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New, need help with handling octopus

Feb 9, 2009
Greetings oh supreme scholars of Teuthology,

I am a Junior from a High school called Rivercity Leadership academy. I currently am in charge of a 65gl salt water tank ,which is currently inhabited by a small octopus. I have raised one before in the same tank, but she die shortly after she laid her eggs (wild caught). I use this tank to teach some of the students some basic Marine science. Anyway, please don't hold any of this against me. I am eager to learn, and am will to listen to you all. I'm not the best at English ,Give me a chance and please I beg you to be patient with me.

Thank you,

Moving on, I currently have an octopus that I wish to physically interact with. He is fairly new and is eating frozen foods, but seem a little different. My previous octopus would hide and come out when I fed her, but is completely the opposite. It pulled a shell to the closest right corner of the tank with a shell, but most of his body is completely visible. That is also where he was introduced into the tank. Another thing is anytime I put my hand anywhere near him, he doesn’t hesitate to approach and grasp my hand. On one occasion He completely engulfed my hand, but luckily I managed to get him off before he was in the position to do any damage without hurting him. My question is why is he doing this, and how would I be able to physically communicate with it.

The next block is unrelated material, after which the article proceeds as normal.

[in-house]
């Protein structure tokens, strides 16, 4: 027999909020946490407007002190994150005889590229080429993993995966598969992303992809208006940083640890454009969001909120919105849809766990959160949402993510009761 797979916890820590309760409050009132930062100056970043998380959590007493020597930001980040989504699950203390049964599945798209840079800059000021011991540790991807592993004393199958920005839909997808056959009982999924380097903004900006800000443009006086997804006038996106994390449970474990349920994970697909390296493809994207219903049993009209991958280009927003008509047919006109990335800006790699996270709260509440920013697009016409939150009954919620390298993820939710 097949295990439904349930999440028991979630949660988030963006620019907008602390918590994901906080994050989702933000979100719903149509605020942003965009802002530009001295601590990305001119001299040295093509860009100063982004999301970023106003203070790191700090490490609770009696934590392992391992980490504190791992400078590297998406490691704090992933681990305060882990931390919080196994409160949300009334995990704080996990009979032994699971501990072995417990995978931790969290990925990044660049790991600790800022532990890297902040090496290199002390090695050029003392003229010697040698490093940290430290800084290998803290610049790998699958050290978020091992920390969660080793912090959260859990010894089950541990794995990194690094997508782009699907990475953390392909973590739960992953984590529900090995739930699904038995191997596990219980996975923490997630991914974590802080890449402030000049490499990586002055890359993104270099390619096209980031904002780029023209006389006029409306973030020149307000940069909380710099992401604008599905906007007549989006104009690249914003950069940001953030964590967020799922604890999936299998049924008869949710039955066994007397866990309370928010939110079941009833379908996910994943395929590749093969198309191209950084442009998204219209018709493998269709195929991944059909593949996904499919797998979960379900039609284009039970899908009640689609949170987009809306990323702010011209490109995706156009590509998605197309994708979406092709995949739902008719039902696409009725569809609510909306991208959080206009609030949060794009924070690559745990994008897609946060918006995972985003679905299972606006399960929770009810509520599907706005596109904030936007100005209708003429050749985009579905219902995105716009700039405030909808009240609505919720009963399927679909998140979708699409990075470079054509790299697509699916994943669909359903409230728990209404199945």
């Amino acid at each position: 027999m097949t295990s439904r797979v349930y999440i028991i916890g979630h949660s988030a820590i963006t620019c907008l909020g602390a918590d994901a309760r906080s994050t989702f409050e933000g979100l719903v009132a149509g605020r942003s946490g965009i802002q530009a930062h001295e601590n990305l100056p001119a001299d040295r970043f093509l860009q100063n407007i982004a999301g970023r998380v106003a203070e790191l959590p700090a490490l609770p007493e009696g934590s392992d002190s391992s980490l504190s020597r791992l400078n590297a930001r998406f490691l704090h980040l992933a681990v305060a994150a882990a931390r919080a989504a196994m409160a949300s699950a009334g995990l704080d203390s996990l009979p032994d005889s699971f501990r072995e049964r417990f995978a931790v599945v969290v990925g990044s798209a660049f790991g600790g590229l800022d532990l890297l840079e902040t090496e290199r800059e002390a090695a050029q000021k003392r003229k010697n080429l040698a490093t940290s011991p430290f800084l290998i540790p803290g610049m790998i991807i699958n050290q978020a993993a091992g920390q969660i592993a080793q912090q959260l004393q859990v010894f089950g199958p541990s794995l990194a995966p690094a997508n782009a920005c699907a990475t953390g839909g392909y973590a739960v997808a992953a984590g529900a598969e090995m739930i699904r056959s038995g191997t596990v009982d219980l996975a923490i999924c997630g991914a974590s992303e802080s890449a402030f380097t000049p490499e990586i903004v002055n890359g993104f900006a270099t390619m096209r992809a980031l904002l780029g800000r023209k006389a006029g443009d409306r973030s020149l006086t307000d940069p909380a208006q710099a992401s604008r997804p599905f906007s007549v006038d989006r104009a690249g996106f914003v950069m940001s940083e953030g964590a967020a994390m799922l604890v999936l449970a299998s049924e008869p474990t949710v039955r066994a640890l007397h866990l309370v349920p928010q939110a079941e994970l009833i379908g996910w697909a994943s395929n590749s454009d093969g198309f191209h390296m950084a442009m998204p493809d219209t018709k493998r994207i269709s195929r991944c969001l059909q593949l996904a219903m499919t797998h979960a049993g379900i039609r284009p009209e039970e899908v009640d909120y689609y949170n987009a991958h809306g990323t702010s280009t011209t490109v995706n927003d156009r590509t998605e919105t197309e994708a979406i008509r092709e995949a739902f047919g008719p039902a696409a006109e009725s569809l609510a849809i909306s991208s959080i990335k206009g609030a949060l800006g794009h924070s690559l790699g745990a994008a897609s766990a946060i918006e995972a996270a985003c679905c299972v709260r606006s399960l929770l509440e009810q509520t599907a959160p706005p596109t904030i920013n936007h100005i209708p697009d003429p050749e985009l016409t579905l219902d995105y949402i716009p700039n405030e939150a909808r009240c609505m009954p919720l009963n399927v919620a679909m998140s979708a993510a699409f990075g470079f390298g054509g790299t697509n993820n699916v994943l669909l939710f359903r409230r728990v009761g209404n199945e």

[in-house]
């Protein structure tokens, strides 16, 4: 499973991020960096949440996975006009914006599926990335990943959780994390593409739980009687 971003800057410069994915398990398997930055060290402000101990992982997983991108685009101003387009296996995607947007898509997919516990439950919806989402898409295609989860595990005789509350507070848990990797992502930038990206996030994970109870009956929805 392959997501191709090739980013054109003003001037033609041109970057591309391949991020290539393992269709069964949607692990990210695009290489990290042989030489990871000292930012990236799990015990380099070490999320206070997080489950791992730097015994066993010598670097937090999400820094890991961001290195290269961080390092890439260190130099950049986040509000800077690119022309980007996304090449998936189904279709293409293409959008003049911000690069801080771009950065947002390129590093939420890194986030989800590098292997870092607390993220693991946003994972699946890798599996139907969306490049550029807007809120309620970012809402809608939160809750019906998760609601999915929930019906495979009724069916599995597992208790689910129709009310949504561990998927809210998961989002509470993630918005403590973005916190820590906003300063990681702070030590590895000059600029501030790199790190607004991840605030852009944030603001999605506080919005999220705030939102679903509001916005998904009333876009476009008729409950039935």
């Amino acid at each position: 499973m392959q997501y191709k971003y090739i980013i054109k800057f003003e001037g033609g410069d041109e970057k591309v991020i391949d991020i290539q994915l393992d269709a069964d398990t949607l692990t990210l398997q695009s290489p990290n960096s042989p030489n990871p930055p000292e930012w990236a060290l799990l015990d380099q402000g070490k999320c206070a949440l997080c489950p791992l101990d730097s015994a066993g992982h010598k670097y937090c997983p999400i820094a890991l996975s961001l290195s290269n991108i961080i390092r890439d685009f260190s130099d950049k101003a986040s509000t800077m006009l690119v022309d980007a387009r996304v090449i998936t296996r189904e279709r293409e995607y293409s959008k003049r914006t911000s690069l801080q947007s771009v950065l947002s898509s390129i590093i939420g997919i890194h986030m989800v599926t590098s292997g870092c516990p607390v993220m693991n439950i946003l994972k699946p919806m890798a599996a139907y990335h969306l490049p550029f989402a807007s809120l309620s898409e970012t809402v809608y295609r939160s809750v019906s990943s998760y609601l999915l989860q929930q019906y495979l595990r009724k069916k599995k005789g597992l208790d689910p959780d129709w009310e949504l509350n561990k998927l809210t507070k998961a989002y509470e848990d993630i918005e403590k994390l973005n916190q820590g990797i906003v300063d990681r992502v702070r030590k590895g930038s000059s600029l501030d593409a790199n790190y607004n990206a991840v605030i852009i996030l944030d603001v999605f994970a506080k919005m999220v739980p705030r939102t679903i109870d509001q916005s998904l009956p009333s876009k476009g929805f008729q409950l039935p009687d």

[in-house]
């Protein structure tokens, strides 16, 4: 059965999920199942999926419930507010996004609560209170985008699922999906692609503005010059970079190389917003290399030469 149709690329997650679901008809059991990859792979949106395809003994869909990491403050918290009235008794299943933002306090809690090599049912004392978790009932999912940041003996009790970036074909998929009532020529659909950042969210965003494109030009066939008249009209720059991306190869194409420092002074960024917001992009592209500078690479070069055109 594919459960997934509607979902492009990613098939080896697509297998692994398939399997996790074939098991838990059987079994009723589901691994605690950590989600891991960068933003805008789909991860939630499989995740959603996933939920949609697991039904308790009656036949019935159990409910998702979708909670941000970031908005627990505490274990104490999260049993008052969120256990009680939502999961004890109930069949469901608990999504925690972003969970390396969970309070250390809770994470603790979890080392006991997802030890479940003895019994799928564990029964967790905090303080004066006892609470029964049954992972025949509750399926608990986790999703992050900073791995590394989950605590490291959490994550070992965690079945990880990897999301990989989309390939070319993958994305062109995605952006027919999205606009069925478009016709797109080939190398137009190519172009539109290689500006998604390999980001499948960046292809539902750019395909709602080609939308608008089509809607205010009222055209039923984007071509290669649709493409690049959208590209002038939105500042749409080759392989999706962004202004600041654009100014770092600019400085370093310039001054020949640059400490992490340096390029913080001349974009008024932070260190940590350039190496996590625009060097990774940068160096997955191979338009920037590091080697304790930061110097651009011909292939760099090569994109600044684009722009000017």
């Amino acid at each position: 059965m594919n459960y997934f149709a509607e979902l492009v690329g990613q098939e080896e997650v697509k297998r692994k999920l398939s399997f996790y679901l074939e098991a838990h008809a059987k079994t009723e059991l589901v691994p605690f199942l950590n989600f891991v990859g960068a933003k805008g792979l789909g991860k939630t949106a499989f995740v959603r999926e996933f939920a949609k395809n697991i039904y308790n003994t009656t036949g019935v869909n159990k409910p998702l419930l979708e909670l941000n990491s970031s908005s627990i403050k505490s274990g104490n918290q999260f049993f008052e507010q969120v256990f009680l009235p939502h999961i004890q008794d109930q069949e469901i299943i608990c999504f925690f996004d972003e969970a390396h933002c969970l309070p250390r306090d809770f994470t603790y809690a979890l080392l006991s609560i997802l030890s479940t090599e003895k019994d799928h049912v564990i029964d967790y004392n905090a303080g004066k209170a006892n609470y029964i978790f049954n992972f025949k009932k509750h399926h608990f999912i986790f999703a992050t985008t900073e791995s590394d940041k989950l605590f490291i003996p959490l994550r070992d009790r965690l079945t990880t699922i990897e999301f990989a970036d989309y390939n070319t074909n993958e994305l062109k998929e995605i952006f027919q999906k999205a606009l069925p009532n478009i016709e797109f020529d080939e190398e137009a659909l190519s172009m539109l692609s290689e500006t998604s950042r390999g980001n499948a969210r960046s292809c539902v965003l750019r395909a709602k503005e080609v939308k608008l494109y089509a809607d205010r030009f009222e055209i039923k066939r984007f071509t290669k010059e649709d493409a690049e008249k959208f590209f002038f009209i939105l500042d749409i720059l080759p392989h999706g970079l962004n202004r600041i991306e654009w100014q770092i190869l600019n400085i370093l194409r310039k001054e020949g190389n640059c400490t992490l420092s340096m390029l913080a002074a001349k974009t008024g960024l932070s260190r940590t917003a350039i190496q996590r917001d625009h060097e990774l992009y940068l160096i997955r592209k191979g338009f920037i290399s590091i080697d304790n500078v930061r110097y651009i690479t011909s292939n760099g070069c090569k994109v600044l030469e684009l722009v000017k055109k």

Thank you.

sorry about the spelling
Sep 8, 2006
Welcome to TONMO!

Sounds like your octopus is acting naturally, inspecting your hand. It could be prey, it could be a predator, so the octopus is likely just inspecting it to figure out which. After it is secure in knowing you aren't going to act aggressively toward it, it may try to dominate (attack) your hand or it may just "enjoy" the interaction. Safest thing is to never allow the octopus to completely engulf your hands with its arms and webbing. Although its actual bite might not harm you, the possibility of infection is very real. Keep physical interaction to one or two arms around a finger. Tug of war is a fun game they usually will engage in, preferably with a stick instead of your hand.

As far as communication between a human and an octopus goes, I don't quite know what you're asking for. If you're wondering if you can teach it tricks, I'd say no. At least not in the sense of teaching other animals like dogs tricks. You may be able to help it learn to remove lids from containers.

Member Gjbarord has some actual research experience with octopuses, as well as member Neogonodactylus. They may be able to give you some pointers or some ideas on experiments you could recreate to demonstrate whatever goal it is you are working toward.


Staff member
Sep 4, 2006
Almost all octopuses die shortly after brooding eggs, this is natural.

Can you show pictures of your new octopus? Does it stay out in the daytime? Do you know the ocean that it came from?